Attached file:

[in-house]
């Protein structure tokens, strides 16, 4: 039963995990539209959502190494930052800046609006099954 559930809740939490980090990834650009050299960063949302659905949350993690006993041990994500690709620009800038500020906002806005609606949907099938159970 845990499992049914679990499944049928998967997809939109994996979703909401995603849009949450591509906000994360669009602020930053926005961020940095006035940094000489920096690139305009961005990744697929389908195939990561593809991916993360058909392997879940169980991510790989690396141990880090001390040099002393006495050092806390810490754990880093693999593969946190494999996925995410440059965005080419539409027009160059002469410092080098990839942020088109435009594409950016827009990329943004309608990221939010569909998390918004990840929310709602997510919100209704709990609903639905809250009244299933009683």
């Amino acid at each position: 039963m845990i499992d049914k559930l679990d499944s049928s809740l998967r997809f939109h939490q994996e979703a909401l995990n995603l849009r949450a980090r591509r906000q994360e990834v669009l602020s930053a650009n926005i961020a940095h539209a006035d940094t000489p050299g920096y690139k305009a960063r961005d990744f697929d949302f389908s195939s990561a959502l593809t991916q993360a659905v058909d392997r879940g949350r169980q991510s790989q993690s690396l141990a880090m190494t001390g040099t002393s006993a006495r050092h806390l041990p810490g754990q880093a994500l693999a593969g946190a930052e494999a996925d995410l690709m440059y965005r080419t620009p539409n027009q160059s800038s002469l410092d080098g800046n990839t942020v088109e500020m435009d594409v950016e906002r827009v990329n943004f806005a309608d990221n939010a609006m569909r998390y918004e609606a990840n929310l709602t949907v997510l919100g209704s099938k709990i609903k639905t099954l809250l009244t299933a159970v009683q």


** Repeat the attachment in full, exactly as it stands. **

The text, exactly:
[in-house]
């Protein structure tokens, strides 16, 4: 039963995990539209959502190494930052800046609006099954 559930809740939490980090990834650009050299960063949302659905949350993690006993041990994500690709620009800038500020906002806005609606949907099938159970 845990499992049914679990499944049928998967997809939109994996979703909401995603849009949450591509906000994360669009602020930053926005961020940095006035940094000489920096690139305009961005990744697929389908195939990561593809991916993360058909392997879940169980991510790989690396141990880090001390040099002393006495050092806390810490754990880093693999593969946190494999996925995410440059965005080419539409027009160059002469410092080098990839942020088109435009594409950016827009990329943004309608990221939010569909998390918004990840929310709602997510919100209704709990609903639905809250009244299933009683």
């Amino acid at each position: 039963m845990i499992d049914k559930l679990d499944s049928s809740l998967r997809f939109h939490q994996e979703a909401l995990n995603l849009r949450a980090r591509r906000q994360e990834v669009l602020s930053a650009n926005i961020a940095h539209a006035d940094t000489p050299g920096y690139k305009a960063r961005d990744f697929d949302f389908s195939s990561a959502l593809t991916q993360a659905v058909d392997r879940g949350r169980q991510s790989q993690s690396l141990a880090m190494t001390g040099t002393s006993a006495r050092h806390l041990p810490g754990q880093a994500l693999a593969g946190a930052e494999a996925d995410l690709m440059y965005r080419t620009p539409n027009q160059s800038s002469l410092d080098g800046n990839t942020v088109e500020m435009d594409v950016e906002r827009v990329n943004f806005a309608d990221n939010a609006m569909r998390y918004e609606a990840n929310l709602t949907v997510l919100g209704s099938k709990i609903k639905t099954l809250l009244t299933a159970v009683q």